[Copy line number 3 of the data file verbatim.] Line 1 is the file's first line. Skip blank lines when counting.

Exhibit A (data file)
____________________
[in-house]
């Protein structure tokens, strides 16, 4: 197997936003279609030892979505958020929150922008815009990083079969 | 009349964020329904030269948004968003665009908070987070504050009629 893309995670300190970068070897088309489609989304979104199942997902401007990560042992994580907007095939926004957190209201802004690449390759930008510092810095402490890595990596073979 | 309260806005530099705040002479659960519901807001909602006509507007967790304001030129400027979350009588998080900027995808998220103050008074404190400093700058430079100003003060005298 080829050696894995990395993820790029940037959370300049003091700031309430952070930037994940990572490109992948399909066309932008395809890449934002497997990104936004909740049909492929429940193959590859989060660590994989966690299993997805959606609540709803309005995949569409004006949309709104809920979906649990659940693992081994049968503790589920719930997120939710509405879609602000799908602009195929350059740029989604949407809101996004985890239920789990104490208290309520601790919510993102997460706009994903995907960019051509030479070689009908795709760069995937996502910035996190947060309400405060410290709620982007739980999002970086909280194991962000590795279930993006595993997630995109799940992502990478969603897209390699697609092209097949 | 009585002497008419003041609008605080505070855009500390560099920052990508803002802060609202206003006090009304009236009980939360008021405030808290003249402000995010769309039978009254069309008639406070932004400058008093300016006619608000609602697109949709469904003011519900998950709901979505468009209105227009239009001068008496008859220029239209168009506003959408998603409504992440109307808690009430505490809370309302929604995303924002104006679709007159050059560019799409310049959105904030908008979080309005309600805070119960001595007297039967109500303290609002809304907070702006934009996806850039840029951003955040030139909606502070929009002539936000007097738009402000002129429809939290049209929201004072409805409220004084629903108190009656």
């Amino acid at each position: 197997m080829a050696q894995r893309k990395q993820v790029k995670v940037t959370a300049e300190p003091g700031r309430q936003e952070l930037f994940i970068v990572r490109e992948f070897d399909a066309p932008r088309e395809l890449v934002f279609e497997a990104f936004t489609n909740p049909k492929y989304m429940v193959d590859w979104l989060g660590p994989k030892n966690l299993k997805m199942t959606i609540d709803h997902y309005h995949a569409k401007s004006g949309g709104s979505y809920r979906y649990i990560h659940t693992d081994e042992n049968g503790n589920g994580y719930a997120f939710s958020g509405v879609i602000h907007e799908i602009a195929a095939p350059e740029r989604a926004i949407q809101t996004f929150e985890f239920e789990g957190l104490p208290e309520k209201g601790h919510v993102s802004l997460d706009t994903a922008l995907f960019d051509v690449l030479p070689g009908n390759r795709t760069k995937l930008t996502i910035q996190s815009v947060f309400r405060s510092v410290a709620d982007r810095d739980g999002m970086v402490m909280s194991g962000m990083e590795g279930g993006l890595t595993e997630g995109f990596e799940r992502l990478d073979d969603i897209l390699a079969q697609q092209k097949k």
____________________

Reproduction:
């Amino acid at each position: 197997m080829a050696q894995r893309k990395q993820v790029k995670v940037t959370a300049e300190p003091g700031r309430q936003e952070l930037f994940i970068v990572r490109e992948f070897d399909a066309p932008r088309e395809l890449v934002f279609e497997a990104f936004t489609n909740p049909k492929y989304m429940v193959d590859w979104l989060g660590p994989k030892n966690l299993k997805m199942t959606i609540d709803h997902y309005h995949a569409k401007s004006g949309g709104s979505y809920r979906y649990i990560h659940t693992d081994e042992n049968g503790n589920g994580y719930a997120f939710s958020g509405v879609i602000h907007e799908i602009a195929a095939p350059e740029r989604a926004i949407q809101t996004f929150e985890f239920e789990g957190l104490p208290e309520k209201g601790h919510v993102s802004l997460d706009t994903a922008l995907f960019d051509v690449l030479p070689g009908n390759r795709t760069k995937l930008t996502i910035q996190s815009v947060f309400r405060s510092v410290a709620d982007r810095d739980g999002m970086v402490m909280s194991g962000m990083e590795g279930g993006l890595t595993e997630g995109f990596e799940r992502l990478d073979d969603i897209l390699a079969q697609q092209k097949k």